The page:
Northern Africa 420: Battle of the Nervasos Mountains
In late 418 the Western Roman generalissimo Flavius Constantius recalled Wallia’s Goths from Hispaniae and resettled them in Aquitania, where they would become known as the Visigoths. After this the Romans helped the Suebi defeat the Vandals in Gallaecia, but ultimately failed to prevent the Vandals from escaping into the more fertile province of Baetica.
418–419 Visigothic Settlement▲
In late 418 Wallia’s Goths broke off their campaign in Hispaniae and were recalled by Flavius Constantius to Gaul, where they were granted settlements in Aquitania, along the Garonne from Tolosa (Toulouse) to the Atlantic Ocean. Wallia, however, died shortly afterwards, while still in Spain, and was succeeded by Theodoric, said to be the grandson of Alaric. Under their new king, the Goths reached their new homeland by 419, establishing the foundation of what would become the Visigothic Kingdom.
419–420 Battle of the Nervasos Mountains▲
In 419 war broke out in Gallaecia between the Vandals of Gunderic and the Suebi of Hermeric, during which the Vandals successfully trapped a large force of Suebi in the Erbasian or Nervasos Mountains (commonly identified with the Arbas region in the Cantabrian Mountains). Despite this, the Suebi held out until the following year, when pressure from the Roman comes Hispaniarum Asterius forced the Vandals to withdraw. Outnumbered, the Vandals abandoned Gallaecia and headed for the southern—and far richer—province of Baetica.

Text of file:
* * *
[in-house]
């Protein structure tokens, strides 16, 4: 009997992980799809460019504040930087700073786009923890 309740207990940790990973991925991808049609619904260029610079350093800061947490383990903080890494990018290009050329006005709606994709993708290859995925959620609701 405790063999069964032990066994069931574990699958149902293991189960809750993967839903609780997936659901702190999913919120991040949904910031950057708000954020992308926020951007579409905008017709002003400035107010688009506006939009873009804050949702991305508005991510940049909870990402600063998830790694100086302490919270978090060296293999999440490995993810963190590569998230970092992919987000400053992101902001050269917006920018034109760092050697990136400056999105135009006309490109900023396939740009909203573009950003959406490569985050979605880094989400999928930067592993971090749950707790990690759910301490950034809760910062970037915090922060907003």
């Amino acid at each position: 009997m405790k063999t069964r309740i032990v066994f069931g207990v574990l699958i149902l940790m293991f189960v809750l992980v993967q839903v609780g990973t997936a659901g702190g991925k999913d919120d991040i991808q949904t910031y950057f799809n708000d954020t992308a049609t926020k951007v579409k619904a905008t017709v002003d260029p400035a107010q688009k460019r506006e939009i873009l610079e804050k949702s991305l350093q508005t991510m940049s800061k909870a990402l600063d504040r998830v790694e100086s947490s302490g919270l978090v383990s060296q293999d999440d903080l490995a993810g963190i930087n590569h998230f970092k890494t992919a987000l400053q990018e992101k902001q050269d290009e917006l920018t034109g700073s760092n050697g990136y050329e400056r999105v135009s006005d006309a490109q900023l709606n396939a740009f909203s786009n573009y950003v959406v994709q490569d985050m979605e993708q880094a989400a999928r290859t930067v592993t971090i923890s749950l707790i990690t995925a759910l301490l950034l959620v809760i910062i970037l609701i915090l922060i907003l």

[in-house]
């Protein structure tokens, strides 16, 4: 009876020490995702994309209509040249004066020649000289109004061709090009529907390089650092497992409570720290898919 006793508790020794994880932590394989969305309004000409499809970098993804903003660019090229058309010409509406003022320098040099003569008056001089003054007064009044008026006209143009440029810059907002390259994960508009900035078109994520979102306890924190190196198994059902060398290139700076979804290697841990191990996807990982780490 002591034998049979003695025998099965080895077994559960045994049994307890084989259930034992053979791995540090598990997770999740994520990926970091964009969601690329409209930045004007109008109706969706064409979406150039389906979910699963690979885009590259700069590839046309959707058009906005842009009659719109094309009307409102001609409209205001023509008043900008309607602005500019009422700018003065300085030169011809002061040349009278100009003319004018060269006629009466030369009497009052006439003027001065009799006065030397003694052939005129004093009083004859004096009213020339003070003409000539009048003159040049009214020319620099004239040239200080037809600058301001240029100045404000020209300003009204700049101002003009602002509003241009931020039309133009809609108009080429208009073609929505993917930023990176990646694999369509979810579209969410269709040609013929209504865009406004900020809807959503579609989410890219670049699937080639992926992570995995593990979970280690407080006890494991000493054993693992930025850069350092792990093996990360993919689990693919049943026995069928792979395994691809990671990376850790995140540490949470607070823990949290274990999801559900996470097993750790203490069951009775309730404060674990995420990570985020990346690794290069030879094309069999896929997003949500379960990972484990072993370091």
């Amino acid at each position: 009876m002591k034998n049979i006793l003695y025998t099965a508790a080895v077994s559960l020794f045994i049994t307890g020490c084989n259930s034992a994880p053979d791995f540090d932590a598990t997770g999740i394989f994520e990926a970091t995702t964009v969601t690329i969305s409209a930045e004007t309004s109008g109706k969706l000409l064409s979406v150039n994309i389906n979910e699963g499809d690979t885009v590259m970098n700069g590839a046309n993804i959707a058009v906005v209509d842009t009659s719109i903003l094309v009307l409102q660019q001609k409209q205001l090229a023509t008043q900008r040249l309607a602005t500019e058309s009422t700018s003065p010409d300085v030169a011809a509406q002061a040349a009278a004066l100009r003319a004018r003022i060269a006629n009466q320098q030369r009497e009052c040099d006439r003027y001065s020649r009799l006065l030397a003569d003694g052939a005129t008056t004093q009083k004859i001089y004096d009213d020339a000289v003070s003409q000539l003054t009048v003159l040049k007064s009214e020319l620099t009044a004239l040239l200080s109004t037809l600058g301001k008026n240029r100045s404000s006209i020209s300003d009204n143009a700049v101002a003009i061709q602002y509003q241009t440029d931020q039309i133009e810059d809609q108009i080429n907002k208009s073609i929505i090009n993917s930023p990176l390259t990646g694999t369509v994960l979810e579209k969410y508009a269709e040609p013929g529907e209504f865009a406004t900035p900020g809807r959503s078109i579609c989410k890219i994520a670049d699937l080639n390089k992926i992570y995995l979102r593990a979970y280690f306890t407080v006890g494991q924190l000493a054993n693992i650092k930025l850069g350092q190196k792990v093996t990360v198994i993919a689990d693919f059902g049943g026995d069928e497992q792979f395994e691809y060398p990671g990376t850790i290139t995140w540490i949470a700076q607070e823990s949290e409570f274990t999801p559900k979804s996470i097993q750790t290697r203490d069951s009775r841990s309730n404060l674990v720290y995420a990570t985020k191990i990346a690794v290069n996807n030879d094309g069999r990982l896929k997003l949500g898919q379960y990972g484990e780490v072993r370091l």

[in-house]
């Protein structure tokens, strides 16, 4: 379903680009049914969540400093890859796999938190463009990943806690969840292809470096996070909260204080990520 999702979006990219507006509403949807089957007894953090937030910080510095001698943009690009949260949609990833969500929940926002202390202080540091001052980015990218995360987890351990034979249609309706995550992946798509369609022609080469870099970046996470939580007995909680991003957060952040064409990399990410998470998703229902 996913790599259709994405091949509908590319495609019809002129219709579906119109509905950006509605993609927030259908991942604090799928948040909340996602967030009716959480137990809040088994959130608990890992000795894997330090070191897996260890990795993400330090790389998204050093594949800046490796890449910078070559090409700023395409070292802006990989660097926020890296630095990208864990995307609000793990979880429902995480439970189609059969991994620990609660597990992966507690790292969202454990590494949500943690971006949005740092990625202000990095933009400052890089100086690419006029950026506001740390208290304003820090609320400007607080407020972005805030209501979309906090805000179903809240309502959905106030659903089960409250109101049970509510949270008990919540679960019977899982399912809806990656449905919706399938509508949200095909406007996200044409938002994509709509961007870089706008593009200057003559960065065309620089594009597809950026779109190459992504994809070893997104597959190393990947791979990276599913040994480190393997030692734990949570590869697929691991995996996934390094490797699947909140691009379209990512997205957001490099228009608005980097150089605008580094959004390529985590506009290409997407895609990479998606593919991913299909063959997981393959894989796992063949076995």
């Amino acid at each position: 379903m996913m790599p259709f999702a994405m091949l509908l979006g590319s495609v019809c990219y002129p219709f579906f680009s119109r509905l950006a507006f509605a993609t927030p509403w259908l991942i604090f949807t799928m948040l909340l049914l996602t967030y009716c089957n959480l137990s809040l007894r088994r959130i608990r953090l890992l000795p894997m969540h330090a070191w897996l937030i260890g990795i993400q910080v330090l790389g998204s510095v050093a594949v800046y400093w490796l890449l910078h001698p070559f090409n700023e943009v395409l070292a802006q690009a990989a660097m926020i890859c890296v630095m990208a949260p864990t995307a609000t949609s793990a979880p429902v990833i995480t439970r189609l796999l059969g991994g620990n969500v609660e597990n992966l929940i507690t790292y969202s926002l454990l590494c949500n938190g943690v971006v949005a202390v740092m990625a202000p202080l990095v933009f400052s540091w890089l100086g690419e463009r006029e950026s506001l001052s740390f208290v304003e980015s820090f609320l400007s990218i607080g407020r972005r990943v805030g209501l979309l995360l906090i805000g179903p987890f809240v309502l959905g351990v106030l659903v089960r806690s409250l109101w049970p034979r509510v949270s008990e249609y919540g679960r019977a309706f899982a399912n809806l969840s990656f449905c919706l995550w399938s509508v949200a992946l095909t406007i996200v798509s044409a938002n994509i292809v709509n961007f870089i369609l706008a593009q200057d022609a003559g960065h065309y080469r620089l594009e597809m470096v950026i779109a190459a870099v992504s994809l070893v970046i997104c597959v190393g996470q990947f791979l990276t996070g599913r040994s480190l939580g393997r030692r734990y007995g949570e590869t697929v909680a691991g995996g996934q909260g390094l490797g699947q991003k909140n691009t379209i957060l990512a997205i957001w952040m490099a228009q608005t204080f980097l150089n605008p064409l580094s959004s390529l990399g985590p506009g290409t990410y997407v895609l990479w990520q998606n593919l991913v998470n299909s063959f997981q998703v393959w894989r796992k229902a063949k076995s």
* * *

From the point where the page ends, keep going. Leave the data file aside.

419? Restoration of Maximus of Hispania▲
After the defeat of the rebel general Gerontius in 411, the Spanish usurper Maximus had taken refuge with the Vandals in Gallaecia. Here he remained in obscurity until sometime after July 419, when he was proclaimed emperor again with Vandal backing, perhaps in response to a Roman threat to Gallaecia.